Melancon, who turns 23 on Monday, said that his right arm now feels "as good as it ever has" in his short career, which could bode well for his future progression.
A ninth-round pick of the Yankees in the 2006 First-Year Player Draft, the former University of Arizona closer missed the entire 2007 season after meeting with noted orthopedic surgeon James Andrews the previous October. He is primed to rebound pain-free and resume lighting up radar guns with a power fastball, curveball and developing changeup.
"For the first couple of weeks, you look ahead and a year turns into a long time," Melancon said. "After you get off the initial shock of surgery, you just take it day by day. Before you know it, you're seven months through and you're pitching on a mound again. It went a lot faster than it sounds like it."
Melancon said that his initial meetings with Andrews left the impression that he would not need surgery, but Melancon insisted that he would not complain about his arm unless it hurt. Andrews ordered additional MRIs, and after reviewing later images, he told Melancon that his pitching arm "looked like mush."
"I didn't know what was really going on, so when I found out I needed surgery, it was kind of a good thing," Melancon said. "I knew it was fixable, and with Dr. Andrews doing it, I knew I could trust him and it would be done right."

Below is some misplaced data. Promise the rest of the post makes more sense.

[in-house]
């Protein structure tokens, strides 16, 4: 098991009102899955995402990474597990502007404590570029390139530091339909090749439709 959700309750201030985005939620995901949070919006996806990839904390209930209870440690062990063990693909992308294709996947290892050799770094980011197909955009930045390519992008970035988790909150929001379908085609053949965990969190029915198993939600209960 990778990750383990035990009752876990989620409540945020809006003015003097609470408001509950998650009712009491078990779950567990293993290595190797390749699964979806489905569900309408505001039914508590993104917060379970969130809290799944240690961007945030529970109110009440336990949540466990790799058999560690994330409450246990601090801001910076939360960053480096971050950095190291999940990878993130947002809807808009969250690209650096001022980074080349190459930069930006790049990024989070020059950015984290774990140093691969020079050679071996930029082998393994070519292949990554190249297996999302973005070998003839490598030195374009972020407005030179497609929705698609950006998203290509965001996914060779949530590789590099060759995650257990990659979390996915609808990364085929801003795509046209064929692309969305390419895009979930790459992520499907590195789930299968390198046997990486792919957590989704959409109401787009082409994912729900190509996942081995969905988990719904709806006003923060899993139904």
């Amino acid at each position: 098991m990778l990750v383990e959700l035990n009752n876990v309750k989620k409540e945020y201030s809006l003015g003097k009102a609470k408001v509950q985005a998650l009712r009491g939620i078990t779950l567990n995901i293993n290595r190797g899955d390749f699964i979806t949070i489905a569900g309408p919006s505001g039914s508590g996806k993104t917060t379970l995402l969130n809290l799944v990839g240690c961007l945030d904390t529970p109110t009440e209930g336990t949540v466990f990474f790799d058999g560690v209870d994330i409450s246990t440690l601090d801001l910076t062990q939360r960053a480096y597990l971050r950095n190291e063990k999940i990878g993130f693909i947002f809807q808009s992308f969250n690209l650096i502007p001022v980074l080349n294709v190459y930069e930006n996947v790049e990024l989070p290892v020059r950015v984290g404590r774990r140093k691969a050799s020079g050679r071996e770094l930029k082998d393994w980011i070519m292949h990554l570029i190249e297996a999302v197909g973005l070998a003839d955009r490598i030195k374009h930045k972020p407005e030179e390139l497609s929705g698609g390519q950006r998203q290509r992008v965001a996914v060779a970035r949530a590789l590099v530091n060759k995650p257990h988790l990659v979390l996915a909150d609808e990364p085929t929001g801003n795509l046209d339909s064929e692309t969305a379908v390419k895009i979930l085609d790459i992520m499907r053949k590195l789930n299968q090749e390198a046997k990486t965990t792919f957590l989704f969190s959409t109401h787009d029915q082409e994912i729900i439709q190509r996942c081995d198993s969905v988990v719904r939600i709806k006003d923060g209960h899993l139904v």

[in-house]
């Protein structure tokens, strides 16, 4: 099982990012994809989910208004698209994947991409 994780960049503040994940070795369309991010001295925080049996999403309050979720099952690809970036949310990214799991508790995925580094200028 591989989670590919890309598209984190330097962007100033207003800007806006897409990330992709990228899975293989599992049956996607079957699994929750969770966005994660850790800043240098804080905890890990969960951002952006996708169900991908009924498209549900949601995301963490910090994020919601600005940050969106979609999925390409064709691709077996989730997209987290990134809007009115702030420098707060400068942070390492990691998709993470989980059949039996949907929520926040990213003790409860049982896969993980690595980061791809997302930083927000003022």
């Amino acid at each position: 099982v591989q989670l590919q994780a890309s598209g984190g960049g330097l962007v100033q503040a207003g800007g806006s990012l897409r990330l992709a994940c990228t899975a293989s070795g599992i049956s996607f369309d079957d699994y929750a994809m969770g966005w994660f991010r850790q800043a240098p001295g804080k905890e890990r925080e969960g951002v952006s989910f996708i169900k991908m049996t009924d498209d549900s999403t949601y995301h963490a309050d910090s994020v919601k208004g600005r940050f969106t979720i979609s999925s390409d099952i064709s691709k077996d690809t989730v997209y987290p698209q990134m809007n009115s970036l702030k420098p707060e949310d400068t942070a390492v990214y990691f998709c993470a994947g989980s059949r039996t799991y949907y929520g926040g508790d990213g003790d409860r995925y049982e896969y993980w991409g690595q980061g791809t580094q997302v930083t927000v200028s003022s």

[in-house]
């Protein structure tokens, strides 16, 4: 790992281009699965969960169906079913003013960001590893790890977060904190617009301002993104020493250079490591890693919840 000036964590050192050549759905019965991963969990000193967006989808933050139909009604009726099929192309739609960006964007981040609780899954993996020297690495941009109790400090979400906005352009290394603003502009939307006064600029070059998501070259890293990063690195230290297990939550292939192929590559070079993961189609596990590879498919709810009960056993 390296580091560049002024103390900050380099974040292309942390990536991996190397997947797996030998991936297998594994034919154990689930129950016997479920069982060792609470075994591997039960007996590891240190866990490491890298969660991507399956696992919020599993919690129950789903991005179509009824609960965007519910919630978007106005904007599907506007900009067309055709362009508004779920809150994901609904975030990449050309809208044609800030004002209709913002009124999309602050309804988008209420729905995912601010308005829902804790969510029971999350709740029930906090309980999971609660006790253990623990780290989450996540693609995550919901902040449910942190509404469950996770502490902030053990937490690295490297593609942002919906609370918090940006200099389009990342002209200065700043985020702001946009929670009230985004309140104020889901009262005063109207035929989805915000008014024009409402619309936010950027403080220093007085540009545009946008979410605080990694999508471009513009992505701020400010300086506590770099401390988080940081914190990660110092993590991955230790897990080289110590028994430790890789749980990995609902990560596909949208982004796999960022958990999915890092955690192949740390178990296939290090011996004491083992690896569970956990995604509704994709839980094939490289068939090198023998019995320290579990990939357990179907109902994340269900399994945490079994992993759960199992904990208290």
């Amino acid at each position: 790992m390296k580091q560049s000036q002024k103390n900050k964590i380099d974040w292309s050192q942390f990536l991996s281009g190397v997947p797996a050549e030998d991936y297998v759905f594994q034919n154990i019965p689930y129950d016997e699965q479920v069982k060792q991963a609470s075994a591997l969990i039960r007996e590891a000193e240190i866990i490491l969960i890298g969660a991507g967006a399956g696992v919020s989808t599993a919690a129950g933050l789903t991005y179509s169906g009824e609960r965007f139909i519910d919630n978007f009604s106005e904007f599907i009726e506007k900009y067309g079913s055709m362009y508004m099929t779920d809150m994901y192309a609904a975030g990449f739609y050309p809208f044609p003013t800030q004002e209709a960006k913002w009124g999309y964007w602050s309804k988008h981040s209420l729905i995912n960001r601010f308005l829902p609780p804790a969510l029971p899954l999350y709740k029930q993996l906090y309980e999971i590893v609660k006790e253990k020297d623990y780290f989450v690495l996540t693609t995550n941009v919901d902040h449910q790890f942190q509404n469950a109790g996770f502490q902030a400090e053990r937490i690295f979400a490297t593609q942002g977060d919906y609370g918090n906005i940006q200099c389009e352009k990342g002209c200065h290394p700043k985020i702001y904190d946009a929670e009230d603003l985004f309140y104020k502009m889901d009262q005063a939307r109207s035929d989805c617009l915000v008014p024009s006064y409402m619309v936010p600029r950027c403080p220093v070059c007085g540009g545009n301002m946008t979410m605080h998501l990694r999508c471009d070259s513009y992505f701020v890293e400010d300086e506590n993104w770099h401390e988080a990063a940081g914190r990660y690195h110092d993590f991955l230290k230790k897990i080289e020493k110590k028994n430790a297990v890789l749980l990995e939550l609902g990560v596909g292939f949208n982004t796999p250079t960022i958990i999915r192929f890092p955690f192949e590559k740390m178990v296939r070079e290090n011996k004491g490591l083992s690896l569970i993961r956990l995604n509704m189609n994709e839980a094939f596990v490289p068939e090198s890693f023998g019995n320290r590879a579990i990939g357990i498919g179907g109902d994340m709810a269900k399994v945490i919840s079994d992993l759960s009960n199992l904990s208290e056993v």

Bombers bits: Pitchers faced something different from the everyday bullpen session on Sunday, as Girardi had them throw 20 pitches, sit for seven minutes and toss another 20 in order to help better simulate an actual inning. ... Workouts began just before noon ET, Girardi said, to allow the players extra time with their families. ... The Yankees will likely break camp with 12 pitchers because of the strenuous first month of play. New York will open the season on March 31 against Toronto, take off April 1, then play its next 20 games without a break. ... Girardi said the Yankees plan to use the designated hitter as much as possible during Spring Training, which depends on which opponents will agree to use it as well.
Dawn Klemish is a contributor to MLB.com. This story was not subject to the approval of Major League Baseball or its clubs.